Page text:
Two tamer wisteria vines to try

Two tamer wisteria vines to try

Wisteria vines, for the most part, are not for the weak gardener. Most of the plants sold are Japanese wisteria (Flowering wisteria) and Chinese wisteria (Wisteria sinensis) – thuggish Asian imports that often escape managed parks. They climb the tallest trees and utility poles, spread at the speed of light, and their muscular, coiled legs can bend iron, crush a tree, or choke small trees to death. Vines sprout from the ground from thick, aggressive roots, forming thickets that choke out other plants. They both invaded the south, crawling their way along forest edges and roadsides. However, we grow it for its hanging chains of beautiful, fragrant spring flowers.

There is a smarter option for those who can’t resist their lilacs. There are two beautiful and gentle species of wisteria that are native to the United States. Both are deer resistant and will attract hummingbirds and butterflies to the garden.

Kentucky wisteria

wisteria kentucky (Large wisteria) is located in the south-central United States. It’s more cold-tolerant than the Asian species and is suitable for USDA zones 4 through 9. It also blooms later than it does — in May or June, depending on where you live — so the flowers are rarely exposed to late frosts. Fragrant, lavender-blue racemes up to 12 inches long cascade from its stems. The ‘Blue Moon’ selection (pictured above) blooms up to three times a year once established, with spring blooms being the heaviest. It can grow up to 25 feet tall very quickly, so don’t think you can plant it and then forget about it. Annual pruning keeps it under control.

American wisteria ‘Amethyst Falls’ is perhaps the best wisteria for the small garden.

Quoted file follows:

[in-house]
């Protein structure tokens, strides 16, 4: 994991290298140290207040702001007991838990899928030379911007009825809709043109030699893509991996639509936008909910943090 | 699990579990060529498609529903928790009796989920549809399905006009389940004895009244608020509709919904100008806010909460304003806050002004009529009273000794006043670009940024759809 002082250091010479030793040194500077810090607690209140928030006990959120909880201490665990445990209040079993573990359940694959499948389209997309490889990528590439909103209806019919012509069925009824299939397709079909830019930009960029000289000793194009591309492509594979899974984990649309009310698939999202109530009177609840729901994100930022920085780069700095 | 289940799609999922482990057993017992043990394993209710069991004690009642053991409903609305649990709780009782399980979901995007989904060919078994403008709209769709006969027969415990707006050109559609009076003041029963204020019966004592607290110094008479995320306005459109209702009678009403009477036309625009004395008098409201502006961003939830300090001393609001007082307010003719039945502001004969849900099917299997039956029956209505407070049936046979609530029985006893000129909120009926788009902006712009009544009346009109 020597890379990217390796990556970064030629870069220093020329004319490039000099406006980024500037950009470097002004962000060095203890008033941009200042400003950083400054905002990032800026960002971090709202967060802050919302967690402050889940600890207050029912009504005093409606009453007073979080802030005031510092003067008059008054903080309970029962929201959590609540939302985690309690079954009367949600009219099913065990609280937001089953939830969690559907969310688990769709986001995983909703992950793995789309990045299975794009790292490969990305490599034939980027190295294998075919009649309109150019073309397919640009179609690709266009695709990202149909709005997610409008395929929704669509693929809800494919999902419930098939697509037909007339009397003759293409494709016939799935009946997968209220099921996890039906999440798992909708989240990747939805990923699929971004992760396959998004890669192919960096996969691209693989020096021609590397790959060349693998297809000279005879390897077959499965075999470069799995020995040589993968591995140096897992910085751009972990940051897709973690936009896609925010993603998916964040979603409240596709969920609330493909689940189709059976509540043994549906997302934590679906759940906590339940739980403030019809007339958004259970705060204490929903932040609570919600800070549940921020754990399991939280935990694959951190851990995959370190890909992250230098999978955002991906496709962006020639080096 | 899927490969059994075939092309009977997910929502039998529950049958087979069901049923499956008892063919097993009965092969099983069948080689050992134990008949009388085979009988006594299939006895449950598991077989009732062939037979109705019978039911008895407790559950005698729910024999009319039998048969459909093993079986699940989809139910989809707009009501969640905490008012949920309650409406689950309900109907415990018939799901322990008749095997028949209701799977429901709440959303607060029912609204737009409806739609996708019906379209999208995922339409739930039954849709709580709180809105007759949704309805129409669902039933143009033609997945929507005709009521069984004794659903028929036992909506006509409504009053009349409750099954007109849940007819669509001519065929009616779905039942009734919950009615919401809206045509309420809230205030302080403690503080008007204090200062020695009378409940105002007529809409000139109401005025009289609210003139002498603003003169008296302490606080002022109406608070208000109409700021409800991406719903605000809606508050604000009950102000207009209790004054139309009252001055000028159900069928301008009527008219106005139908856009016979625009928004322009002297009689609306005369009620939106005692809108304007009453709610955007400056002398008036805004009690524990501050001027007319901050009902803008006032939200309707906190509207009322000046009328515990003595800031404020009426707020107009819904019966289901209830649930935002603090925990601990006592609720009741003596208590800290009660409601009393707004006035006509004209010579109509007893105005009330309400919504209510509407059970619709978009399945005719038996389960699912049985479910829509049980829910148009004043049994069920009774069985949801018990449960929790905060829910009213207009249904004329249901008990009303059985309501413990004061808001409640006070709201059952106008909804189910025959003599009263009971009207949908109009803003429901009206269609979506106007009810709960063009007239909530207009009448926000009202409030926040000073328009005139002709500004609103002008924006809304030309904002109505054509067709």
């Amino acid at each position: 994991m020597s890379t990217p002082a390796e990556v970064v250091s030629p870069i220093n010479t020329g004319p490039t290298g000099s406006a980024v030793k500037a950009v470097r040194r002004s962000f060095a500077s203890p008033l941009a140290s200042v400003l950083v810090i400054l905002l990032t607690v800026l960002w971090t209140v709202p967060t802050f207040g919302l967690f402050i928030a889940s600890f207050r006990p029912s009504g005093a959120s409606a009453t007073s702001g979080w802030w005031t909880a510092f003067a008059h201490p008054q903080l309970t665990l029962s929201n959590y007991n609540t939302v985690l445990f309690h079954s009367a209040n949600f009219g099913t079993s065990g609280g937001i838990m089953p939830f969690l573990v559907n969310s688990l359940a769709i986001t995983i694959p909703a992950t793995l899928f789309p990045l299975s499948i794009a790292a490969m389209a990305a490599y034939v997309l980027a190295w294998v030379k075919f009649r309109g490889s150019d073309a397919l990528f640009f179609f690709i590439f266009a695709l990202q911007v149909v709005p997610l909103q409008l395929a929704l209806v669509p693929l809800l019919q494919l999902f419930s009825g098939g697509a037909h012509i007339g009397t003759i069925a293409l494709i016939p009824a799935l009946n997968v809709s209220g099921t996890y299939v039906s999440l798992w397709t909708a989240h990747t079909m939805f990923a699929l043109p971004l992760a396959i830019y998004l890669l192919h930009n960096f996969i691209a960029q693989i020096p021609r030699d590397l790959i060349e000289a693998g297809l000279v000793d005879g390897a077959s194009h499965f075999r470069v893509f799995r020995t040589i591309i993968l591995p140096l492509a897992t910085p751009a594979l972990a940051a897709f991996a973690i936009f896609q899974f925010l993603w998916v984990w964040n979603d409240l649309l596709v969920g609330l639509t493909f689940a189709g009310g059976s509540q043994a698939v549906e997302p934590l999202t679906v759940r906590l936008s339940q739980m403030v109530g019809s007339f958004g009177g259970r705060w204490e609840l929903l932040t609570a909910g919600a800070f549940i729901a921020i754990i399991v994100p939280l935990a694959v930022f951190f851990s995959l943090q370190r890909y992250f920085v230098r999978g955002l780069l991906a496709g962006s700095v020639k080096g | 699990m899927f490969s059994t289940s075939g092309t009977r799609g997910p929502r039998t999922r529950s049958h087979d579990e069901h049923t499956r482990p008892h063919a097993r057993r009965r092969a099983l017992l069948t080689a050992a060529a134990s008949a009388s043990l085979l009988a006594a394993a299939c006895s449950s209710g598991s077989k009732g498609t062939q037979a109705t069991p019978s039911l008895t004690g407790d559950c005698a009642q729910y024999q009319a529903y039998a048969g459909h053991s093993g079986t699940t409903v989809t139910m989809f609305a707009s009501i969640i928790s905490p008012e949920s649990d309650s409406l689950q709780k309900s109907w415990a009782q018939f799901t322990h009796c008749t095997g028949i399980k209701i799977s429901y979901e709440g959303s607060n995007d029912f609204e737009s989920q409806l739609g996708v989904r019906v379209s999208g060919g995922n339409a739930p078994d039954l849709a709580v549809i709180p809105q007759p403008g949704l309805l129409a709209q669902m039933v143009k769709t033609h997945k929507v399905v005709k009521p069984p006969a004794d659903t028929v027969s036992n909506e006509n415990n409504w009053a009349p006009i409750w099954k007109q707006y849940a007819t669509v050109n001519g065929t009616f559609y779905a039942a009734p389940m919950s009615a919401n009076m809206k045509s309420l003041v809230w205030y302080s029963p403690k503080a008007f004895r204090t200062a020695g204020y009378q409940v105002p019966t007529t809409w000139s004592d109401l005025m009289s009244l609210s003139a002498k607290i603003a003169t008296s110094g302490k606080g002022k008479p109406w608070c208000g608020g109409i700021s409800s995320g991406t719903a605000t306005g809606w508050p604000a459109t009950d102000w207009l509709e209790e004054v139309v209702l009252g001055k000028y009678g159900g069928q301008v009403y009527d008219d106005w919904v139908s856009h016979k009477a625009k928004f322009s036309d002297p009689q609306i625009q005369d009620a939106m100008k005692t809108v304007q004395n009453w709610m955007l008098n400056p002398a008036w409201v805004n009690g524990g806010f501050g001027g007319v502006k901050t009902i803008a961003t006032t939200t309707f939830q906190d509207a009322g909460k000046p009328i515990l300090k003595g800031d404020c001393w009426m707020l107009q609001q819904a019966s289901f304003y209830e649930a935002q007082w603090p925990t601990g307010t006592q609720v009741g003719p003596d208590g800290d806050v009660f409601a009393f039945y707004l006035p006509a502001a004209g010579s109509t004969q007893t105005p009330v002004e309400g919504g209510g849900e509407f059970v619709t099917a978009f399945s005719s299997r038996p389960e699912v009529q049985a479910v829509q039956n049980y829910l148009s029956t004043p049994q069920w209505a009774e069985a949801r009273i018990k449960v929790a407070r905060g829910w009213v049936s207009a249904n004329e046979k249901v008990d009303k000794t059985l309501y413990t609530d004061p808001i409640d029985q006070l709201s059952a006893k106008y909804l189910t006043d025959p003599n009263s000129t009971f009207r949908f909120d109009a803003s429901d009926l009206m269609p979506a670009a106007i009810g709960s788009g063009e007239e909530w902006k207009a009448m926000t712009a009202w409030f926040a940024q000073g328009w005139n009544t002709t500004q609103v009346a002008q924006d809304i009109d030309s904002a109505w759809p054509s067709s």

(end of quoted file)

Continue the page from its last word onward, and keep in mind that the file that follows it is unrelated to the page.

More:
American wisteria

American wisteria (Wisteria fruit) Another citizen worth watching. Think of it as a smaller, slower-growing version of Kentucky wisteria. They bloom at about the same time, but their flowers look completely different. Instead of being chain-shaped, the six-inch-long racemes are clustered, looking like purple corn kernels cut in half. It’s not quite as sweet-smelling as Kentucky wisteria. ‘Amethyst Falls,’ a popular choice, repeats blooms like ‘Blue Moon,’ but it is a less aggressive plant with thinner stems and will not damage wooden arbors or trellises. You can even grow it in a container. While it can eventually grow to 20 feet if left unchecked, ‘Amethyst Falls’ grows at about one-third the pace of the Asian species and needs little pruning. It is suitable for USDA zones 5 through 9.

Wisteria care

For best blooms, plant either vine in full sun in moderately fertile, well-drained soil. They like moist soil but are drought tolerant once established. They will do their best if you give them some water when the weather is hot and dry.

Vines usually flower in the second or third year after planting. At some point, you will likely need to prune the vines to maintain the size and shape you want. This wisteria blooms on new wood, so do not prune new growth until after spring flowering (better yet, prune in winter before growth appears). Both wisteria set seeds, so remove the bean-like seed pods before they mature if you don’t want seedlings popping up around your garden.

Remove invasive wisteria

You’ve been warned not to plant Chinese or Japanese wisteria, but it may be too late. Or perhaps a neighbor’s ill-fated choice brought the plague to your garden. Removing this deep-rooted plant requires persistence. Start by cutting all the vines down to the base. You can also coat the end of each log with an herbicide such as Roundup (do this within five minutes of making each cut, otherwise the herbicide will not be absorbed). No matter what, expect more shoots to appear from the longer roots, sometimes over several seasons. But don’t despair: As long as you keep removing growth to starve the plant, it will eventually die, making room for other plants that will play well in the garden.

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